Breed and he would eat it. So then I tried Instinct complete and I mix his kibbles with toppers or boil chicken with chicken broth and he does okay. However is that food food for my chihuahua mix? Just want the best for him.

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Edward Smail

I dont know what to feed my dogs anymore, i read the FDA report and now im scared for my pets one which is a Doberman pincher and they are a breed thats prone to DCM. I do give my dogs a multi vitamin which has Taurine in it. So now i got to figure out what dog food to feed my fur baby`s, and its not easy to lose a pet so i want whats best for my dogs.

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Ben Team

Hey, Edward.
It certainly can be frustrating picking the best food for our pups.
There are scads of foods available with grains (such as those discussed above), so just try to pick one that addresses your pup’s specific needs. And, as always, discuss your choice with your vet.
Best of luck!

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Lindsay

I am SO happy I found your page!! Since hearing about all this FDA grain-free stuff and then my vet touching on the subject, I have been scouring the web trying to figure out if this is an actual concern or just a warning that will pass. My dog has been on Taste of the Wild, #3 on the list, and they don’t make a grain option with their food. I am debating whether to try to switch my pup to Natures Logic but it is quite expensive and I see the first ingredient is pork “meal.” I read on your previous post to look for a food where real meat is the #1 ingredient (as opposed to meal) Is this still ok? If you have any expertise to share I would greatly appreciate it!

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Meg Marrs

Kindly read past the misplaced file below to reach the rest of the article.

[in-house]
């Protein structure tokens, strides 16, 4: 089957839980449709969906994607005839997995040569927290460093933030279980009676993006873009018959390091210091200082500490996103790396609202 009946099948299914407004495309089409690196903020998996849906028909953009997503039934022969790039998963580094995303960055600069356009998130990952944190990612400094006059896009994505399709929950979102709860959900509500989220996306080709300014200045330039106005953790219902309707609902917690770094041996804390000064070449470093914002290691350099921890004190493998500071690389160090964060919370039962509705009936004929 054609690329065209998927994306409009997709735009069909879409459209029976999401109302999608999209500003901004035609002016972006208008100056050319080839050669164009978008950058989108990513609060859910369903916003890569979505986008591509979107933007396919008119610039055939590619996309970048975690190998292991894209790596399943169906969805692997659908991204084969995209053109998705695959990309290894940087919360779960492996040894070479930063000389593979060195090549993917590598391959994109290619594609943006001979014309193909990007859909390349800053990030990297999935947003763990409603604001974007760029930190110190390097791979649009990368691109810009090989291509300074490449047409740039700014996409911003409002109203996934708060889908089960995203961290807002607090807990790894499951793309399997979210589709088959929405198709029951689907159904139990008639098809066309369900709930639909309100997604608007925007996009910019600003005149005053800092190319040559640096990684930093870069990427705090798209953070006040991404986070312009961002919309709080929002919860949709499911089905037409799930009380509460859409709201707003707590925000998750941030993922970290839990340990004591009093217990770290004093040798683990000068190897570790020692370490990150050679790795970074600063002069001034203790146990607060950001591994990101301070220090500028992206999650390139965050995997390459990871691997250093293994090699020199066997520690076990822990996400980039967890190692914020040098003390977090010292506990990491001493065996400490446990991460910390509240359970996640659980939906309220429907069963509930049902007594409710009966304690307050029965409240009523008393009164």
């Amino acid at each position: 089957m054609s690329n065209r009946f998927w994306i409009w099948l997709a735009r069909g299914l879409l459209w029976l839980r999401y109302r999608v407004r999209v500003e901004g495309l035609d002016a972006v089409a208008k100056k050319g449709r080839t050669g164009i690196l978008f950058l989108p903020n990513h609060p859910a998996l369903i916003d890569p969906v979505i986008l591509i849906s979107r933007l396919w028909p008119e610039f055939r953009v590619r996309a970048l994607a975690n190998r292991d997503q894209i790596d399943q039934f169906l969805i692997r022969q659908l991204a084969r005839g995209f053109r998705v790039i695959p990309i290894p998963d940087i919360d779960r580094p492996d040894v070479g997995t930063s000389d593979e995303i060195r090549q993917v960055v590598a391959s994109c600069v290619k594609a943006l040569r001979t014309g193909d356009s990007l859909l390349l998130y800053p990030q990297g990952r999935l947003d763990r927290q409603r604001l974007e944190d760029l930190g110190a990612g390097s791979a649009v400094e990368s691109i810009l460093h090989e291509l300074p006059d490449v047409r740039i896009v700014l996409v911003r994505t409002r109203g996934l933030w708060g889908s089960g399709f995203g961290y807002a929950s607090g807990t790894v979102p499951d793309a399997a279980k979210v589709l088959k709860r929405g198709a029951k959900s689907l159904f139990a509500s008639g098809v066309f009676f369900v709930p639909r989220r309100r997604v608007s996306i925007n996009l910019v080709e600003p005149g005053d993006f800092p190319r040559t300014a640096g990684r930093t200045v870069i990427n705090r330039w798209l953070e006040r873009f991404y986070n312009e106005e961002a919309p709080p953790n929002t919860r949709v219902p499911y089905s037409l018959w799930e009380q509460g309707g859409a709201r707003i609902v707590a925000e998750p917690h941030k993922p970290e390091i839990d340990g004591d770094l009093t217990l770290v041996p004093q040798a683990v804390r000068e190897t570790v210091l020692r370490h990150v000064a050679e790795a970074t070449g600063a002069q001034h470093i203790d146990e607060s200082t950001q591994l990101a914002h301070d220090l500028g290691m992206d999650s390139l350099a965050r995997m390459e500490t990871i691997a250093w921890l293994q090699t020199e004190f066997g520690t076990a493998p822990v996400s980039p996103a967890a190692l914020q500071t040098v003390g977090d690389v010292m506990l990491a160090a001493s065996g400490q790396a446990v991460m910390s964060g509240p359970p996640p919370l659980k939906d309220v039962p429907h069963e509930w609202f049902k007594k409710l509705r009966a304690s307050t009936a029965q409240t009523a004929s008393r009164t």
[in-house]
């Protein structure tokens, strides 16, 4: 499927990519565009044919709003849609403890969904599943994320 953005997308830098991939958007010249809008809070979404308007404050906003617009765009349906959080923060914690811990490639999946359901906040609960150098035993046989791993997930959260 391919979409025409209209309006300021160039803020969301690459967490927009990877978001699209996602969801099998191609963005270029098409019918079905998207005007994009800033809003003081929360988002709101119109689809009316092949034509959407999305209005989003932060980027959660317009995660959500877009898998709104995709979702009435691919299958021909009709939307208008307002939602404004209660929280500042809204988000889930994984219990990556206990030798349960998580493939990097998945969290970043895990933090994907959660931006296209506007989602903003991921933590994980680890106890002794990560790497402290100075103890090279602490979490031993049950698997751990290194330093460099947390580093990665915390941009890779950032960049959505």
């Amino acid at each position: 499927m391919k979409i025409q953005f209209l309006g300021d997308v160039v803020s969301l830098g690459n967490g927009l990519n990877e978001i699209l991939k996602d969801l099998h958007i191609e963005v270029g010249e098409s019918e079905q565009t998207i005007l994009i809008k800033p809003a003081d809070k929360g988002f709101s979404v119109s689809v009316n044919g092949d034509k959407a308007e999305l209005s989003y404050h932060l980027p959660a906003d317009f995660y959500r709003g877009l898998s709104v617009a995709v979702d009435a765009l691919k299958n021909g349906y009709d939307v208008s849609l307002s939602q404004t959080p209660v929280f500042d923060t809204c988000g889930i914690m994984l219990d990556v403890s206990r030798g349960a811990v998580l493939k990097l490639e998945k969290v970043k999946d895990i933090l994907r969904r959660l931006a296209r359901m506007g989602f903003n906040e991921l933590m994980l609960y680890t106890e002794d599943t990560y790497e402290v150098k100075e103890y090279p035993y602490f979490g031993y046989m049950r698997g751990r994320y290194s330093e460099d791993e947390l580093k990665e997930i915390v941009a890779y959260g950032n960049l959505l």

Hey Lindsay, we’re happy to help – it’s all definitely confusing. Animal-specific meals is fine – in fact, as long as the meal is identified (pork meal, as opposed to “meat meal”), meals actually contain even more protein than whole meat sources, due to the water content!

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Kathleen Kells

My holistic vet has stated that there will be multiple lawsuits due to FDA’s unsubstantiated claims from top of the line trusted dog food companies such as Merrick and Champion Foods. There has been no direct cause-effect relationship between consuming grain free dog foods and dilated cardio myopathy. Furthermore, she stated that a lack of sufficient taurine in dog’s diet is the cause of this condition. The solution is to vary the food you serve the dog or give taurine supplements. Many grain free dog foods include taurine already. Only 600 dogs have been affected by supposed link between grain free foods and DCM. I will not be taking my GSD off Acana or Origen, both high quality foods with meat ingredients listed first on labels. I feed dry in the am and raw in the pm. I also mix a bit of Tripett Green Lamb or Green Beef Tripe with the food. She also gets Purebites beef liver as treats and training rewards. Her coat is gorgeous and she is extremely healthy. The FDA’s call on this matter is seriously flawed and they should not be alarming the public unless they have clear scientific evidence that grain free foods cause DCM. In many dogs this is a genetic condition especially in certain breeds and has nothing to do with the food they consume.

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Jane Price-Ekbatani

I read your articles and am looking for a dog food that is low in fat and carbohydrates for our newly diagnosed Bichon with diabetes. She has turned up her nose at the Vet prescribed Royal Canin G/I low fat diet. It is important for her to eat on a regular schedule so she can get her insulin injections twice a day. Any suggestions? I ordered the Ketogenic dog food but it has not arrived yet.

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Meg Marrs

Hi Jane – we actually have a full article on low glycemic dog foods specifically for diabetic dogs! Check it out here: https://www.k9ofmine.com/best-foods-for-diabetic-dogs/